Anderson localization love

Anderson localization

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  • "In the 1950s, Philip Anderson, a physicist at Bell Laboratories, discovered a strange phenomenon. In some situations where it seems as though waves should advance freely, they just stop — like a tsunami halting in the middle of the ocean.

    Anderson won the 1977 Nobel Prize in physics for his discovery of what is now called Anderson localization, a term that refers to waves that stay in some “local” region rather than propagating the way you’d expect. He studied the phenomenon in the context of electrons moving through impure materials (electrons behave as both particles and waves), but under certain circumstances it can happen with other types of waves as well."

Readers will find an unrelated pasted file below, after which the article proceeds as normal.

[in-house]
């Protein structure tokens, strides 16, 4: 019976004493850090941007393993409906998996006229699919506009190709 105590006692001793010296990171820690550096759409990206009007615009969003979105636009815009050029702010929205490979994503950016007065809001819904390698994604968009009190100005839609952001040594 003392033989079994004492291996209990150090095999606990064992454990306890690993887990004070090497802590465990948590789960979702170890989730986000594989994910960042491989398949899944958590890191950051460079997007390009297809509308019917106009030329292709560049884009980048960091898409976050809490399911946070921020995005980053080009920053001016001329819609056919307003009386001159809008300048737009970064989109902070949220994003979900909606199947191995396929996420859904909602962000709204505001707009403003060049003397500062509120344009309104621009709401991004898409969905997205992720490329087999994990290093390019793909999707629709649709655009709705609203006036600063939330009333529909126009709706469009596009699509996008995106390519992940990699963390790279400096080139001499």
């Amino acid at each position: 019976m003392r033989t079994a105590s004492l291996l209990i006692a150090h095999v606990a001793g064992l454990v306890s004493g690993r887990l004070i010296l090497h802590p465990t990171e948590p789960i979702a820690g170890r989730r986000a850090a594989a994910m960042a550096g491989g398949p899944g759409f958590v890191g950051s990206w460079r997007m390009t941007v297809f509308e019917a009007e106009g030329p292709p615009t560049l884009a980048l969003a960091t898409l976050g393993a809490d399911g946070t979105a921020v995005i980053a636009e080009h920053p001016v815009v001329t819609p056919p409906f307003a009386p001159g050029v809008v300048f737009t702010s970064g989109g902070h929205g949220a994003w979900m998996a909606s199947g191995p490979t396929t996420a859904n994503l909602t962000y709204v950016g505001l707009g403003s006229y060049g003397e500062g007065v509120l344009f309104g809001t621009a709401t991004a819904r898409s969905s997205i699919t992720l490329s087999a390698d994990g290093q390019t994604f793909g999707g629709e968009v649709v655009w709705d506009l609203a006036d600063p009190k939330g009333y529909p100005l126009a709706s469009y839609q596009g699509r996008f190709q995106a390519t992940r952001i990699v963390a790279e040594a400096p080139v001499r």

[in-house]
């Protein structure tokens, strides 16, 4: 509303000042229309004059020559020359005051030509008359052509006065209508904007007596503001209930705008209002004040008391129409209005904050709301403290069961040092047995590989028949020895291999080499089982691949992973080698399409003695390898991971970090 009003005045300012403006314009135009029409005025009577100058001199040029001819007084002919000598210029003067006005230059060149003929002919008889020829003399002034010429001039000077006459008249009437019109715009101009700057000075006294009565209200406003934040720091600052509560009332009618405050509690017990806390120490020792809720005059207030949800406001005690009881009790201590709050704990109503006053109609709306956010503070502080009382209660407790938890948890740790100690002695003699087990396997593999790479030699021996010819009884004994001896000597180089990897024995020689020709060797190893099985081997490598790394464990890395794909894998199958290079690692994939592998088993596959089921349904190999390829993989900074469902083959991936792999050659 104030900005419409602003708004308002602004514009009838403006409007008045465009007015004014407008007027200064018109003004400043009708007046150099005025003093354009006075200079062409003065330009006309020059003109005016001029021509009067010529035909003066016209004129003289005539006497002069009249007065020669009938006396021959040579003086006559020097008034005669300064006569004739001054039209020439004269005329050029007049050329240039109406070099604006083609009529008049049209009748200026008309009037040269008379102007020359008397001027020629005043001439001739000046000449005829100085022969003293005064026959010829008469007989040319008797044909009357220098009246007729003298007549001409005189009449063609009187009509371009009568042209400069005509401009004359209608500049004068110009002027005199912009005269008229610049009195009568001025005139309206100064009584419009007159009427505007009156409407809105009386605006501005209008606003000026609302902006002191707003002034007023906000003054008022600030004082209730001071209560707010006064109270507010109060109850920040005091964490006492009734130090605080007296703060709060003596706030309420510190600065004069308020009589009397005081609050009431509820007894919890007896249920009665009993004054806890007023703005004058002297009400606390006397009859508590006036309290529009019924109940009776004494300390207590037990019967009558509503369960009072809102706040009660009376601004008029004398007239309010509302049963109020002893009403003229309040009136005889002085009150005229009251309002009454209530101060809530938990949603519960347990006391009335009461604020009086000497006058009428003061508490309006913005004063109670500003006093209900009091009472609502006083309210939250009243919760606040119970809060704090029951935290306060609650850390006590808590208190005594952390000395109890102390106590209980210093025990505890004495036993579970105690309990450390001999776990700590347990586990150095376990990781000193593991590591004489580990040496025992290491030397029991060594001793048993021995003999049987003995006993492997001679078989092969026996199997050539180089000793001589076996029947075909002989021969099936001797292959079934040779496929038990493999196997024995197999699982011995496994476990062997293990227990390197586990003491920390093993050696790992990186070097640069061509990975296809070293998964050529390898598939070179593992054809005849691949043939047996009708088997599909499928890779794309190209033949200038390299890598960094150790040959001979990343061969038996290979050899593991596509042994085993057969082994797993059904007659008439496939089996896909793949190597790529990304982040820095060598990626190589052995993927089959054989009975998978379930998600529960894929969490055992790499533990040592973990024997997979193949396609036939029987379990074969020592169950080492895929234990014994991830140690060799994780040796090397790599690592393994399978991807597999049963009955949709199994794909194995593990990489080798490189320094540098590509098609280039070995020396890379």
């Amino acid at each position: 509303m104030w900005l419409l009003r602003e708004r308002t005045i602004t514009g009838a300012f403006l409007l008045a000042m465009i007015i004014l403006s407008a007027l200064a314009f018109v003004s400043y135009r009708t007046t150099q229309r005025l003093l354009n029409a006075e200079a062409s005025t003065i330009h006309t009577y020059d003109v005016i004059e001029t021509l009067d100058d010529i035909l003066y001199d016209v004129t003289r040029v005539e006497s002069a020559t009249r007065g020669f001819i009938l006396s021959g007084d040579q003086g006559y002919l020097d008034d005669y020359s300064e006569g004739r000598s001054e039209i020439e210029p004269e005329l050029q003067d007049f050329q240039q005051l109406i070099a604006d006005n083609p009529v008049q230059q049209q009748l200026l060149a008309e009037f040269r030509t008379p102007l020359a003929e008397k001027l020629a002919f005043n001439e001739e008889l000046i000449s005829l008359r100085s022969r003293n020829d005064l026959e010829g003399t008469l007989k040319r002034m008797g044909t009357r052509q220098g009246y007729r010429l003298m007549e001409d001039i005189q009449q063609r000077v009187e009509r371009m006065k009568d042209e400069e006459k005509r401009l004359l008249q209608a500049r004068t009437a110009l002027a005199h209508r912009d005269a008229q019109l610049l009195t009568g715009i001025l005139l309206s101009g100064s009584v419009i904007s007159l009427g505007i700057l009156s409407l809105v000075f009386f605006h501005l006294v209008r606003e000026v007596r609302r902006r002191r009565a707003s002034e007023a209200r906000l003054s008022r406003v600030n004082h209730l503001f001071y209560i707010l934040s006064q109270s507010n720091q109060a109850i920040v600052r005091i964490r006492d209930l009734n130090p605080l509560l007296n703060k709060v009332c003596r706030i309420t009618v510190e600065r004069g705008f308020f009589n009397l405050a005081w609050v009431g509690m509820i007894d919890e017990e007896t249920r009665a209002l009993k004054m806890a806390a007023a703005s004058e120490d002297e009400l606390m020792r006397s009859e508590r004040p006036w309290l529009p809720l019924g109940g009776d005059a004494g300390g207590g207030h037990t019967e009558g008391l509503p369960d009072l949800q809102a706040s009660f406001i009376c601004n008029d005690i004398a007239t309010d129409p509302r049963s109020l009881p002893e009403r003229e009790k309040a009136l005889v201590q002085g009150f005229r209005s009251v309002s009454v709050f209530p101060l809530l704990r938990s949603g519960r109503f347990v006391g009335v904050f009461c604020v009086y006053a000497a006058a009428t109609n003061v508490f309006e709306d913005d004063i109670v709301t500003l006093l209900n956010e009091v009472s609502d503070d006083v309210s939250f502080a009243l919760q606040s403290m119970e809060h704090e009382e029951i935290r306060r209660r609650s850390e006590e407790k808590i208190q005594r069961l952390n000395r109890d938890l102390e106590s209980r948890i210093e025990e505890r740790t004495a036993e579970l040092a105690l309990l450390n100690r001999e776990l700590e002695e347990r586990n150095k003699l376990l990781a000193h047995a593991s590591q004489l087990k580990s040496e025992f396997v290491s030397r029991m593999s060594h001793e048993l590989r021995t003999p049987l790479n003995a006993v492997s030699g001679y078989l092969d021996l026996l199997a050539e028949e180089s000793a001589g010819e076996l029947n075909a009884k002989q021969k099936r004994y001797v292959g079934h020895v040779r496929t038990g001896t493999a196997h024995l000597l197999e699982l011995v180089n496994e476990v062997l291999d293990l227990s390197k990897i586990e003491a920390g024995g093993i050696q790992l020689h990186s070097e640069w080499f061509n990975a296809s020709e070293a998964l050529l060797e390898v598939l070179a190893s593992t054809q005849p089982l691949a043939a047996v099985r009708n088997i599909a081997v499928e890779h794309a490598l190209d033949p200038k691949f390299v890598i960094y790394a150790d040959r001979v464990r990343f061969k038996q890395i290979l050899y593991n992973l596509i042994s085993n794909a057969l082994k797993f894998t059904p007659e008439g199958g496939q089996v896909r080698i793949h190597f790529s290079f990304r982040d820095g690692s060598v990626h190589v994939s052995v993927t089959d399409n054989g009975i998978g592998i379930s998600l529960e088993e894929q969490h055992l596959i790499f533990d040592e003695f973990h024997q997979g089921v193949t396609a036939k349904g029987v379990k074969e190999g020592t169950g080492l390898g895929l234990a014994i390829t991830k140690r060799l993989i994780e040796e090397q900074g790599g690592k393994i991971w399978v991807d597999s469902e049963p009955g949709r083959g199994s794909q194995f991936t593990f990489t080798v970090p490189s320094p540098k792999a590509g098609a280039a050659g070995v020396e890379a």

-- "Mathematicians Tame Rogue Waves, Lighting Up Future of LEDs" by Kevin Hartnett (https://www.quantamagazine.org/mathematicians-tame-rogue-waves-lighting-up-future-of-leds-20170822)

    August 30, 2017